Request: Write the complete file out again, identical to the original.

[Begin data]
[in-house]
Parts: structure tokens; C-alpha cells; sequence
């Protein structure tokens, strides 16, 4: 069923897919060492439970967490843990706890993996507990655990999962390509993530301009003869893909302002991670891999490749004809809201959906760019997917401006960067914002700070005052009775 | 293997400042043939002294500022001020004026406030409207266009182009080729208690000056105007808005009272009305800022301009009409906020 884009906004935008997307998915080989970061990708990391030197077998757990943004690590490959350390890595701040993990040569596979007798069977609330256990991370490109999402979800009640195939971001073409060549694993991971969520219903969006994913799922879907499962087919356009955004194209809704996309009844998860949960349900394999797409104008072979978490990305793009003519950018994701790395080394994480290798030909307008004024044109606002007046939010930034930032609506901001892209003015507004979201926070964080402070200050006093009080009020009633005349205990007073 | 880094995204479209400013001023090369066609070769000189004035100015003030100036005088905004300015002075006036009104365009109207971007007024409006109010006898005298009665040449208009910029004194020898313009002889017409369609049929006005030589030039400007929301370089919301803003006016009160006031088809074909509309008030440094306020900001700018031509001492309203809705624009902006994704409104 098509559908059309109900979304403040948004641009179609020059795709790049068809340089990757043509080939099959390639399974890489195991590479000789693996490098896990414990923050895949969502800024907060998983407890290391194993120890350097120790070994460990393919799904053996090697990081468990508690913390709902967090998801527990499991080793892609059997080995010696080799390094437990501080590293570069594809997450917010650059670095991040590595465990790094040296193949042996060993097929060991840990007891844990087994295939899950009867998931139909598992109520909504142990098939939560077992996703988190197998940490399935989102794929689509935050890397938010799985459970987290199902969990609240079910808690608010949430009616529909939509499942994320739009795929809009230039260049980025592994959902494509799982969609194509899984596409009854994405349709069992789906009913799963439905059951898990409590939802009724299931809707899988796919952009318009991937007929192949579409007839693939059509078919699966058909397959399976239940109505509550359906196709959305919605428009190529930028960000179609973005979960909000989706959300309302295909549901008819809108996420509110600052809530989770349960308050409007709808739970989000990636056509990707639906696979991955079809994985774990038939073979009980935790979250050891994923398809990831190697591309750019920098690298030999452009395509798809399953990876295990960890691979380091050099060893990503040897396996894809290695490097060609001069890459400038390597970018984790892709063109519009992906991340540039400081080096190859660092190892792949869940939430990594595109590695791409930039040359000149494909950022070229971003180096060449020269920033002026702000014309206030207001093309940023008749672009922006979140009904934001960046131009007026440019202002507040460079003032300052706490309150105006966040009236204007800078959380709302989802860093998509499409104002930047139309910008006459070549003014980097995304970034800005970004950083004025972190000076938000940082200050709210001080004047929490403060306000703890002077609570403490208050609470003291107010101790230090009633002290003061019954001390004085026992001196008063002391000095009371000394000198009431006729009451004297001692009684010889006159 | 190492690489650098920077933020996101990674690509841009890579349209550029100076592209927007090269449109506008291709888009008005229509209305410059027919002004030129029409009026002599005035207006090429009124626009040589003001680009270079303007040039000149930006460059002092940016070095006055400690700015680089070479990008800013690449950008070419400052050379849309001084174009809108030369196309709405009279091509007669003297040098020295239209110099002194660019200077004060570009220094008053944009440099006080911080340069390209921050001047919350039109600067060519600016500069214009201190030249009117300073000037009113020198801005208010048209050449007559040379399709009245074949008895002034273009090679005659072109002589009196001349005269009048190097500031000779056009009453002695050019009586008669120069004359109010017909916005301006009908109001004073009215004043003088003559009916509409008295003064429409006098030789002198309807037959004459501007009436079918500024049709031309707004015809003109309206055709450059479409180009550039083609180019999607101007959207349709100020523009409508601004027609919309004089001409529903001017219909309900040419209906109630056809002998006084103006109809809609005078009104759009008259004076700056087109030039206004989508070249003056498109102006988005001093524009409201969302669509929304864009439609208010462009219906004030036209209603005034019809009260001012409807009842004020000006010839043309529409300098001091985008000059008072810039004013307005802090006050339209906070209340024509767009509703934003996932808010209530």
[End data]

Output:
[in-house]
Parts: structure tokens; C-alpha cells; sequence
């Protein structure tokens, strides 16, 4: 069923897919060492439970967490843990706890993996507990655990999962390509993530301009003869893909302002991670891999490749004809809201959906760019997917401006960067914002700070005052009775 | 293997400042043939002294500022001020004026406030409207266009182009080729208690000056105007808005009272009305800022301009009409906020 884009906004935008997307998915080989970061990708990391030197077998757990943004690590490959350390890595701040993990040569596979007798069977609330256990991370490109999402979800009640195939971001073409060549694993991971969520219903969006994913799922879907499962087919356009955004194209809704996309009844998860949960349900394999797409104008072979978490990305793009003519950018994701790395080394994480290798030909307008004024044109606002007046939010930034930032609506901001892209003015507004979201926070964080402070200050006093009080009020009633005349205990007073 | 880094995204479209400013001023090369066609070769000189004035100015003030100036005088905004300015002075006036009104365009109207971007007024409006109010006898005298009665040449208009910029004194020898313009002889017409369609049929006005030589030039400007929301370089919301803003006016009160006031088809074909509309008030440094306020900001700018031509001492309203809705624009902006994704409104 098509559908059309109900979304403040948004641009179609020059795709790049068809340089990757043509080939099959390639399974890489195991590479000789693996490098896990414990923050895949969502800024907060998983407890290391194993120890350097120790070994460990393919799904053996090697990081468990508690913390709902967090998801527990499991080793892609059997080995010696080799390094437990501080590293570069594809997450917010650059670095991040590595465990790094040296193949042996060993097929060991840990007891844990087994295939899950009867998931139909598992109520909504142990098939939560077992996703988190197998940490399935989102794929689509935050890397938010799985459970987290199902969990609240079910808690608010949430009616529909939509499942994320739009795929809009230039260049980025592994959902494509799982969609194509899984596409009854994405349709069992789906009913799963439905059951898990409590939802009724299931809707899988796919952009318009991937007929192949579409007839693939059509078919699966058909397959399976239940109505509550359906196709959305919605428009190529930028960000179609973005979960909000989706959300309302295909549901008819809108996420509110600052809530989770349960308050409007709808739970989000990636056509990707639906696979991955079809994985774990038939073979009980935790979250050891994923398809990831190697591309750019920098690298030999452009395509798809399953990876295990960890691979380091050099060893990503040897396996894809290695490097060609001069890459400038390597970018984790892709063109519009992906991340540039400081080096190859660092190892792949869940939430990594595109590695791409930039040359000149494909950022070229971003180096060449020269920033002026702000014309206030207001093309940023008749672009922006979140009904934001960046131009007026440019202002507040460079003032300052706490309150105006966040009236204007800078959380709302989802860093998509499409104002930047139309910008006459070549003014980097995304970034800005970004950083004025972190000076938000940082200050709210001080004047929490403060306000703890002077609570403490208050609470003291107010101790230090009633002290003061019954001390004085026992001196008063002391000095009371000394000198009431006729009451004297001692009684010889006159 | 190492690489650098920077933020996101990674690509841009890579349209550029100076592209927007090269449109506008291709888009008005229509209305410059027919002004030129029409009026002599005035207006090429009124626009040589003001680009270079303007040039000149930006460059002092940016070095006055400690700015680089070479990008800013690449950008070419400052050379849309001084174009809108030369196309709405009279091509007669003297040098020295239209110099002194660019200077004060570009220094008053944009440099006080911080340069390209921050001047919350039109600067060519600016500069214009201190030249009117300073000037009113020198801005208010048209050449007559040379399709009245074949008895002034273009090679005659072109002589009196001349005269009048190097500031000779056009009453002695050019009586008669120069004359109010017909916005301006009908109001004073009215004043003088003559009916509409008295003064429409006098030789002198309807037959004459501007009436079918500024049709031309707004015809003109309206055709450059479409180009550039083609180019999607101007959207349709100020523009409508601004027609919309004089001409529903001017219909309900040419209906109630056809002998006084103006109809809609005078009104759009008259004076700056087109030039206004989508070249003056498109102006988005001093524009409201969302669509929304864009439609208010462009219906004030036209209603005034019809009260001012409807009842004020000006010839043309529409300098001091985008000059008072810039004013307005802090006050339209906070209340024509767009509703934003996932808010209530």